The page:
I'm not religious, but last Sunday I felt like parking myself in the nearest church pew to thank god for the uproar over MLA expenses. At first, I thought the expenses story was a tempest in a teapot. I blamed sustained media hype for the furor over MLA spending on such items as big-screen TVs, digital cameras, laptop computers and electrical generators. But last Friday, I changed my mind when a sensible-looking woman the CBC identified as Jen McLaren told a TV reporter: "It's our money and they're buying things that we can't afford, that people with lower incomes can't afford. And it just seems outrageous."
Well, it does seem outrageous even though, as my colleague Tim Bousquet pointed out last week, overall spending on constituency office furniture and electronic gadgets that the auditor general deemed inappropriate or excessive, totalled $73,527. That's small potatoes considering that over the three-year period of the audit, total provincial spending came to roughly $16.5 billion. In other words, excessive MLA expenditures on furniture and electronics amounted to a minuscule 0.00045 percent of provincial spending. Yet, that's not the point. As Jen McLaren noted, many Nova Scotians couldn't afford to buy Richard Hurlburt's $3,508 big-screen TV, Darrell Dexter's $2,667 digital camera, or even Judy Streatch's $833 espresso maker. And don't get me started on Liberal Dave Wilson's four laptops! No, it's not the total amount of spending that makes people angry, it's the fact that MLAs spent public money on high-end consumer goods when many taxpayers were having a bitch of a time making ends meet.
Now, here's why I felt like thanking god. Finally, thousands of people who usually don't pay much attention to politics are steamed over what our politicians are up to. And when that happens, politicians and public officials are forced to act. Darrell Dexter quickly ordered the release of detailed financial information showing which MLAs spent how much on what. He also promised to lift the traditional secrecy surrounding the process for setting MLA expense rules. And the auditor general was forced to investigate whether any MLAs broke the law. Yes, when voters get mad and start paying attention, the politicians and public servants have to get their asses in gear.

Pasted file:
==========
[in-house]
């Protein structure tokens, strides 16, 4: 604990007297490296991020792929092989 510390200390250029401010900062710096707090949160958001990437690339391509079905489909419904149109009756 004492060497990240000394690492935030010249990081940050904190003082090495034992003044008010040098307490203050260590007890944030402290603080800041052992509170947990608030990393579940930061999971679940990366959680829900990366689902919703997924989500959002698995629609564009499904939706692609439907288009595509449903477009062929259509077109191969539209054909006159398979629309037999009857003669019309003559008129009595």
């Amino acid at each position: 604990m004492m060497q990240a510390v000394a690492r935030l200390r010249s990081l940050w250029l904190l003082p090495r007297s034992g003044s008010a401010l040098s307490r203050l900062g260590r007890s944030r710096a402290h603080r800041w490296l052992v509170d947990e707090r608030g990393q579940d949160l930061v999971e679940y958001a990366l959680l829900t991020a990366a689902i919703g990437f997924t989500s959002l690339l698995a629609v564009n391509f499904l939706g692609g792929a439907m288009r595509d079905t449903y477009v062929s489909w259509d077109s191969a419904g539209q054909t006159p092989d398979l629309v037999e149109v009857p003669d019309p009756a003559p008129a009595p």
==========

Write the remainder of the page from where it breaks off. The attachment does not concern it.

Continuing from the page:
I've been following politics since 1957, when John Diefenbaker narrowly defeated arrogant federal Liberals. That was more than half a century ago, and believe me, a day hasn't gone by since that I haven't felt angry about what our politicians are up to. Here's an example. On April Fool's Day 2009, Rodney MacDonald handed Lockheed Martin up to $1.8 million in payroll tax rebates. In return, the company, which enjoyed $45 billion in sales and net earnings of $3 billion last year, promised to create 100 jobs over five years. But why did we need to bribe Lockheed Martin with Nova Scotia taxpayer's money when the company is already working here on $2 billion worth of federal government contracts to upgrade 12 Canadian naval frigates? I mean, jesus, why does the world's largest military contractor need corporate welfare handouts from the debt-ridden Nova Scotia government?
I guess the answer is that corporate subsidies are so routine most taxpayers hardly notice. A 2008 study from the right-wing Fraser Institute reported that between 1994 and 2006, Canada's federal, provincial and municipal governments handed out $182.4 billion in business subsidies such as subsidized loans and grants. (Unlike me, the Fraser Institute doesn't consider business tax breaks to be corporate welfare.) An earlier Fraser study found that big military contractors, including Lockheed Martin, Pratt and Whitney and General Dynamics were among the 50 largest corporate welfare recipients. Those huge military companies already enjoy hefty government contracts yet continue to receive corporate welfare, including tax breaks.
The furor over MLA spending makes me ask: Would all hell break loose if the media hammered away half so hard at how much Nova Scotians are paying to subsidize profitable corporations?
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